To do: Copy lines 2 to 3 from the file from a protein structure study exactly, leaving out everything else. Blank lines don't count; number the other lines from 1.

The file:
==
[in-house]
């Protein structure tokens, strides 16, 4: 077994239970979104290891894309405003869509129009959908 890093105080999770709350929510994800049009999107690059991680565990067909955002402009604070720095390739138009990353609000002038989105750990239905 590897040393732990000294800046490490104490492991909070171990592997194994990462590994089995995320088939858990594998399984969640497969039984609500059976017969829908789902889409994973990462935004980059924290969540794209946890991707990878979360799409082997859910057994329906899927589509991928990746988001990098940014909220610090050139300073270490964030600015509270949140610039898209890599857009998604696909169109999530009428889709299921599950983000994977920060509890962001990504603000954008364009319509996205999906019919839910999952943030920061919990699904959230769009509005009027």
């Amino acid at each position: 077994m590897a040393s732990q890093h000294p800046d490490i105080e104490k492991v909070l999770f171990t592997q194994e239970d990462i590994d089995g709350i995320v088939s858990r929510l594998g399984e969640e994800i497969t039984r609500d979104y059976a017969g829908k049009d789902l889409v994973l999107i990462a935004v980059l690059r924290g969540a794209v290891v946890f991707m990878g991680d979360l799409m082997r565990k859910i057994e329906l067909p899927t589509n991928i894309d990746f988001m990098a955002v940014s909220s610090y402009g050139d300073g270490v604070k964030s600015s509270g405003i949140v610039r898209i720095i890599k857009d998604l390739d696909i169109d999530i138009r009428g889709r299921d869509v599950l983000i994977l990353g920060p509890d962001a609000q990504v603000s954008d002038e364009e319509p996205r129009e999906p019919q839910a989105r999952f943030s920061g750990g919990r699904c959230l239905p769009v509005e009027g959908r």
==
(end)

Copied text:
């Protein structure tokens, strides 16, 4: 077994239970979104290891894309405003869509129009959908 890093105080999770709350929510994800049009999107690059991680565990067909955002402009604070720095390739138009990353609000002038989105750990239905 590897040393732990000294800046490490104490492991909070171990592997194994990462590994089995995320088939858990594998399984969640497969039984609500059976017969829908789902889409994973990462935004980059924290969540794209946890991707990878979360799409082997859910057994329906899927589509991928990746988001990098940014909220610090050139300073270490964030600015509270949140610039898209890599857009998604696909169109999530009428889709299921599950983000994977920060509890962001990504603000954008364009319509996205999906019919839910999952943030920061919990699904959230769009509005009027």
């Amino acid at each position: 077994m590897a040393s732990q890093h000294p800046d490490i105080e104490k492991v909070l999770f171990t592997q194994e239970d990462i590994d089995g709350i995320v088939s858990r929510l594998g399984e969640e994800i497969t039984r609500d979104y059976a017969g829908k049009d789902l889409v994973l999107i990462a935004v980059l690059r924290g969540a794209v290891v946890f991707m990878g991680d979360l799409m082997r565990k859910i057994e329906l067909p899927t589509n991928i894309d990746f988001m990098a955002v940014s909220s610090y402009g050139d300073g270490v604070k964030s600015s509270g405003i949140v610039r898209i720095i890599k857009d998604l390739d696909i169109d999530i138009r009428g889709r299921d869509v599950l983000i994977l990353g920060p509890d962001a609000q990504v603000s954008d002038e364009e319509p996205r129009e999906p019919q839910a989105r999952f943030s920061g750990g919990r699904c959230l239905p769009v509005e009027g959908r």